MLB 2014 ‘Best of the Worst’
What an incredible postseason for Major League Baseball! The Los Angeles Dodgers proved that all the player payroll in the world can’t overcome Don Mattingly’s managerial malpractice. The Baltimore Orioles and Washington Nationals fell apart in a fitting tribute to their neighbors who run the country.
The Kansas City Royals shocked everyone by making it to the World Series and won’t be back anytime soon. The San Francisco Giants won the World Series with yet another mediocre team that was only in the playoffs because of the recent change to having two Wild Card teams and lucked out getting to face a team managed by Ned Yost.
As we look back on the season to award players for their outstanding efforts, I’d say that overall it was a nice year for baseball. Not spectacular – but nice. I can’t think of much from this season that any one of us will tell our grandchildren about. Of course, I am currently surrounded by a cacophony of construction noises that have descended upon my neighborhood for this one day.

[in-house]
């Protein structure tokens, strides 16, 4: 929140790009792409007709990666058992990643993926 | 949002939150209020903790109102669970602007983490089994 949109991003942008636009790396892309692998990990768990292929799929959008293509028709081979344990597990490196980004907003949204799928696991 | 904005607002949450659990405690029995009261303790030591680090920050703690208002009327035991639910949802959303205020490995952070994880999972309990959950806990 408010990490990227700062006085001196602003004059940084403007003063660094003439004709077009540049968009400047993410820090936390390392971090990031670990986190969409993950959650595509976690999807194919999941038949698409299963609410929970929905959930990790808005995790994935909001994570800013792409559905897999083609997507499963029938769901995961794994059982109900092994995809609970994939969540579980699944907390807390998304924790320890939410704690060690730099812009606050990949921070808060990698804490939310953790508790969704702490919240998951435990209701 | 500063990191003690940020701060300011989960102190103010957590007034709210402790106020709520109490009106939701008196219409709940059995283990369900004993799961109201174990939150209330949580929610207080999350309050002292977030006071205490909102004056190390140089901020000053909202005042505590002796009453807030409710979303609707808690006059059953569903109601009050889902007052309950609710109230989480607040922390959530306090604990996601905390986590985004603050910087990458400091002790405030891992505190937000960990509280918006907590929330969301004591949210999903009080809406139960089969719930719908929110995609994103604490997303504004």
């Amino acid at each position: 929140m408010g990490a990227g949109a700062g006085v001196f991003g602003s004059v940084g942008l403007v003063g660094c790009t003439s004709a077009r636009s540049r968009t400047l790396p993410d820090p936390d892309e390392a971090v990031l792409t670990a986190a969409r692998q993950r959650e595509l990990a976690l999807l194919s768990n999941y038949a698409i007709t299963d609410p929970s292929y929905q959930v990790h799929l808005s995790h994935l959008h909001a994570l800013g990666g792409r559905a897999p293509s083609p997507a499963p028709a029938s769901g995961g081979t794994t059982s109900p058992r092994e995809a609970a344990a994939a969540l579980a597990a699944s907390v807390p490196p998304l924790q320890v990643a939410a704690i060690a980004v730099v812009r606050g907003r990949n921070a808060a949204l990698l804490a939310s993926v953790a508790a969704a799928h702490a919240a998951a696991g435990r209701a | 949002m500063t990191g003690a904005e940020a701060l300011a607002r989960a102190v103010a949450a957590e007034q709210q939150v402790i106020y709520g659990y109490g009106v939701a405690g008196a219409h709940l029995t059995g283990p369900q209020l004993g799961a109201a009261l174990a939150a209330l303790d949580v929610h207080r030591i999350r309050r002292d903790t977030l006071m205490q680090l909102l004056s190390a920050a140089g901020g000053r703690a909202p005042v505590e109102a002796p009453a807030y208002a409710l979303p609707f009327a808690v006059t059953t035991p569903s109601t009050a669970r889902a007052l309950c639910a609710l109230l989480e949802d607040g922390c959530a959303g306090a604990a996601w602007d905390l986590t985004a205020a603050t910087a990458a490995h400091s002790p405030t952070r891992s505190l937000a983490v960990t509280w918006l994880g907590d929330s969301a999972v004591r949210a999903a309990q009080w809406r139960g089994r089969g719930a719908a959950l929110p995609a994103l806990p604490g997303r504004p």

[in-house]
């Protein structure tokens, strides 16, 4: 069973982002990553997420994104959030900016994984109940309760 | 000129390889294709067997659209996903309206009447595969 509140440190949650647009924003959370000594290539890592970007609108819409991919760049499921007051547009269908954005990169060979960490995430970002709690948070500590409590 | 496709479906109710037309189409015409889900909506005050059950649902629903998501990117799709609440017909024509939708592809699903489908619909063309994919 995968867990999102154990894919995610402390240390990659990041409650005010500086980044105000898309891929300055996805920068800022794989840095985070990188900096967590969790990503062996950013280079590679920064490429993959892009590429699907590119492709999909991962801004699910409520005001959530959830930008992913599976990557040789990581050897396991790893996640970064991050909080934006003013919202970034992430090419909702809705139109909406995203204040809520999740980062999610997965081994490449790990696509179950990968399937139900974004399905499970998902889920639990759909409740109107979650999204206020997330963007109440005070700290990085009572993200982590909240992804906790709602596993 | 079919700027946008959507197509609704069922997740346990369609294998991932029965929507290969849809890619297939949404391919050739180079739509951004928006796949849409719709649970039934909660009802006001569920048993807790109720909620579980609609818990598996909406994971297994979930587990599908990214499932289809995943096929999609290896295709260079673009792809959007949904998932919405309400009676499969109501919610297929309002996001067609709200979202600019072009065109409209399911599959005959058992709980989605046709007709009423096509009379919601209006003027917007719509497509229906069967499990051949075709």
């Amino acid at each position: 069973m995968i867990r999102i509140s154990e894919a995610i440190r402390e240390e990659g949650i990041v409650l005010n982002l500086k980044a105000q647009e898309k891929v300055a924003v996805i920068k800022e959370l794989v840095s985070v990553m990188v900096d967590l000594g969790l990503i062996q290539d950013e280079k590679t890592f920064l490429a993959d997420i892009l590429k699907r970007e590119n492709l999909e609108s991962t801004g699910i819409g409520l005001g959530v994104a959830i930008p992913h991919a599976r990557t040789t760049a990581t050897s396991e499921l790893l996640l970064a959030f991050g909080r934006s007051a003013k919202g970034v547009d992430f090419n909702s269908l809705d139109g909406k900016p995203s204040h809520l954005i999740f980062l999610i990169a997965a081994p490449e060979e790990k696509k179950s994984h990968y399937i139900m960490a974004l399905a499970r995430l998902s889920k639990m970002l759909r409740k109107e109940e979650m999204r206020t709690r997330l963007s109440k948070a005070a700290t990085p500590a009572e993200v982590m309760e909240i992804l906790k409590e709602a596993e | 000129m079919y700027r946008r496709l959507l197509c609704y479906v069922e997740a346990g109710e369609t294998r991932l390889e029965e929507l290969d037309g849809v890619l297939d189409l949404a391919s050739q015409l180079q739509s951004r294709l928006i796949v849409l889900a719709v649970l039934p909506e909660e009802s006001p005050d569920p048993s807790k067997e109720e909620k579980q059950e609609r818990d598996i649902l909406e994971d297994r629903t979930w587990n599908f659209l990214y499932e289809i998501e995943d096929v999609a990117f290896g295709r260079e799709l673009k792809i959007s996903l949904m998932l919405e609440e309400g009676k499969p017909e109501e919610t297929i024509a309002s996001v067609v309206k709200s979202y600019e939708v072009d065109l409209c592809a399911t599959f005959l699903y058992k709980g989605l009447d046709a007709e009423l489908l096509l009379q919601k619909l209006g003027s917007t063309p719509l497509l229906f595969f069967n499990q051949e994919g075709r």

I’ve had a pretty darn good year in 2014, but I know that’s not the case for everyone out there. One of the easiest ways to feel good about what’s happening in your life is seeing others do terribly – especially your enemies – but also just anyone. Maybe that makes me a bad person. Maybe it doesn’t. But probably it does.
So, let’s take a moment and revel in the awfulness of the past year together. I’ve updated this year’s worst awards a little so they mirror the major awards and add perspective that will most assuredly have you LOL’ing. Without further ado, the absolute best of the worst:
Least Valuable Player (LVP) Award: Ryan Howard
Oh, man do I ever want to give this award to Derek Jeter – who wrapped up his Hall of Fame career with one of the all-time great stink-burgers. However, he did keep Yankees fans distracted from the rest of their terrible team that is full of future LVP candidates. While one could argue that statistically there were a few worse players than Ryan Howard, he makes more than all of them combined.